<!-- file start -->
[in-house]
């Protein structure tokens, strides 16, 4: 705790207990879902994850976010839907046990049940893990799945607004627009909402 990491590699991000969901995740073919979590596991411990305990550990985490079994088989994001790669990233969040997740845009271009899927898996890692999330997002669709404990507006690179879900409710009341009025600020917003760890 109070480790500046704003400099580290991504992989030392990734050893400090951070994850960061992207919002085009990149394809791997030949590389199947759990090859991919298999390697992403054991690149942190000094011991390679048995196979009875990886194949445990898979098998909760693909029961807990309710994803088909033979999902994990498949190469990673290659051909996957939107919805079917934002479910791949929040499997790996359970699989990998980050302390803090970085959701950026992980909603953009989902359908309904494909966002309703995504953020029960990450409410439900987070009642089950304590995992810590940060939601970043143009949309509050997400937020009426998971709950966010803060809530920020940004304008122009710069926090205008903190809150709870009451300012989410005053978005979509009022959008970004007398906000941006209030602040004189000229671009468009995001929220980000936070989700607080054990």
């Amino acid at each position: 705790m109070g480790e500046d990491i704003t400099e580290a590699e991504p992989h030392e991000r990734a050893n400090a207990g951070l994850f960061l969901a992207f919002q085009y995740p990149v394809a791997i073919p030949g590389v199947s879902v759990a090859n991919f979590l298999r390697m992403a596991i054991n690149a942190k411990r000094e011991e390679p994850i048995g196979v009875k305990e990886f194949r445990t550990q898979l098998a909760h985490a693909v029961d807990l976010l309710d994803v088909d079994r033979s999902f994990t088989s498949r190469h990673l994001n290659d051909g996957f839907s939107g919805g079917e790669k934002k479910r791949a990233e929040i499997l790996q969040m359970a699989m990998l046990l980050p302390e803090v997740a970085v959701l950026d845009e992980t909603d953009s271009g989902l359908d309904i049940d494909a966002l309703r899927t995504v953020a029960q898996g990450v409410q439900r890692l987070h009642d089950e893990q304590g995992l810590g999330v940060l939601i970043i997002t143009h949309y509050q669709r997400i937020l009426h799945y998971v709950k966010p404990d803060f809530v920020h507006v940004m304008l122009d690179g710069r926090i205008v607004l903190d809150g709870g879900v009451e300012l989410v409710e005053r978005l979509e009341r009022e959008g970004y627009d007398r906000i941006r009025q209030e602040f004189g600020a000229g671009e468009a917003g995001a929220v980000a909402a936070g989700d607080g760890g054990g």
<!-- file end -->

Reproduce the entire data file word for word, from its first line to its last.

[in-house]
């Protein structure tokens, strides 16, 4: 705790207990879902994850976010839907046990049940893990799945607004627009909402 990491590699991000969901995740073919979590596991411990305990550990985490079994088989994001790669990233969040997740845009271009899927898996890692999330997002669709404990507006690179879900409710009341009025600020917003760890 109070480790500046704003400099580290991504992989030392990734050893400090951070994850960061992207919002085009990149394809791997030949590389199947759990090859991919298999390697992403054991690149942190000094011991390679048995196979009875990886194949445990898979098998909760693909029961807990309710994803088909033979999902994990498949190469990673290659051909996957939107919805079917934002479910791949929040499997790996359970699989990998980050302390803090970085959701950026992980909603953009989902359908309904494909966002309703995504953020029960990450409410439900987070009642089950304590995992810590940060939601970043143009949309509050997400937020009426998971709950966010803060809530920020940004304008122009710069926090205008903190809150709870009451300012989410005053978005979509009022959008970004007398906000941006209030602040004189000229671009468009995001929220980000936070989700607080054990």
């Amino acid at each position: 705790m109070g480790e500046d990491i704003t400099e580290a590699e991504p992989h030392e991000r990734a050893n400090a207990g951070l994850f960061l969901a992207f919002q085009y995740p990149v394809a791997i073919p030949g590389v199947s879902v759990a090859n991919f979590l298999r390697m992403a596991i054991n690149a942190k411990r000094e011991e390679p994850i048995g196979v009875k305990e990886f194949r445990t550990q898979l098998a909760h985490a693909v029961d807990l976010l309710d994803v088909d079994r033979s999902f994990t088989s498949r190469h990673l994001n290659d051909g996957f839907s939107g919805g079917e790669k934002k479910r791949a990233e929040i499997l790996q969040m359970a699989m990998l046990l980050p302390e803090v997740a970085v959701l950026d845009e992980t909603d953009s271009g989902l359908d309904i049940d494909a966002l309703r899927t995504v953020a029960q898996g990450v409410q439900r890692l987070h009642d089950e893990q304590g995992l810590g999330v940060l939601i970043i997002t143009h949309y509050q669709r997400i937020l009426h799945y998971v709950k966010p404990d803060f809530v920020h507006v940004m304008l122009d690179g710069r926090i205008v607004l903190d809150g709870g879900v009451e300012l989410v409710e005053r978005l979509e009341r009022e959008g970004y627009d007398r906000i941006r009025q209030e602040f004189g600020a000229g671009e468009a917003g995001a929220v980000a909402a936070g989700d607080g760890g054990g």